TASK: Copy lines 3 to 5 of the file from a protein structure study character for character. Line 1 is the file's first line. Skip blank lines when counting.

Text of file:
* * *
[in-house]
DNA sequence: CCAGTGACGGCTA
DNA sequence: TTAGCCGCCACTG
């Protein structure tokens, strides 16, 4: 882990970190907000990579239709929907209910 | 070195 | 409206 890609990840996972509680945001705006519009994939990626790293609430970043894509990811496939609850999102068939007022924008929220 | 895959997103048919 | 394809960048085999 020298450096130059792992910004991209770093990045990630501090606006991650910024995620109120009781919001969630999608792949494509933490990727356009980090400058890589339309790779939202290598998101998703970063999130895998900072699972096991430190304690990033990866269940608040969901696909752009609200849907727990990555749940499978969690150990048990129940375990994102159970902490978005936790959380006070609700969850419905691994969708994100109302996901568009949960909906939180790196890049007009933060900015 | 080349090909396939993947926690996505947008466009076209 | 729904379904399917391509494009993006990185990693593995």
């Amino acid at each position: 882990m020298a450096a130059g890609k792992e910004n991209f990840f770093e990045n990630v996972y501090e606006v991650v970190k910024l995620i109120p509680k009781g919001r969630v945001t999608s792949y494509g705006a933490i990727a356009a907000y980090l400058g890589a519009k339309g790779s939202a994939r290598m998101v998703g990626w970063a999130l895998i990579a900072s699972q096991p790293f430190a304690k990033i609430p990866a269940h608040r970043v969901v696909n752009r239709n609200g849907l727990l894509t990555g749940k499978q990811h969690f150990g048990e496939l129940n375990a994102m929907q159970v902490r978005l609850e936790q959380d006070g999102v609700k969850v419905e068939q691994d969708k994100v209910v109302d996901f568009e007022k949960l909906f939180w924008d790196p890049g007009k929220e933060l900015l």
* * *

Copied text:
DNA sequence: TTAGCCGCCACTG
């Protein structure tokens, strides 16, 4: 882990970190907000990579239709929907209910 | 070195 | 409206 890609990840996972509680945001705006519009994939990626790293609430970043894509990811496939609850999102068939007022924008929220 | 895959997103048919 | 394809960048085999 020298450096130059792992910004991209770093990045990630501090606006991650910024995620109120009781919001969630999608792949494509933490990727356009980090400058890589339309790779939202290598998101998703970063999130895998900072699972096991430190304690990033990866269940608040969901696909752009609200849907727990990555749940499978969690150990048990129940375990994102159970902490978005936790959380006070609700969850419905691994969708994100109302996901568009949960909906939180790196890049007009933060900015 | 080349090909396939993947926690996505947008466009076209 | 729904379904399917391509494009993006990185990693593995």
């Amino acid at each position: 882990m020298a450096a130059g890609k792992e910004n991209f990840f770093e990045n990630v996972y501090e606006v991650v970190k910024l995620i109120p509680k009781g919001r969630v945001t999608s792949y494509g705006a933490i990727a356009a907000y980090l400058g890589a519009k339309g790779s939202a994939r290598m998101v998703g990626w970063a999130l895998i990579a900072s699972q096991p790293f430190a304690k990033i609430p990866a269940h608040r970043v969901v696909n752009r239709n609200g849907l727990l894509t990555g749940k499978q990811h969690f150990g048990e496939l129940n375990a994102m929907q159970v902490r978005l609850e936790q959380d006070g999102v609700k969850v419905e068939q691994d969708k994100v209910v109302d996901f568009e007022k949960l909906f939180w924008d790196p890049g007009k929220e933060l900015l």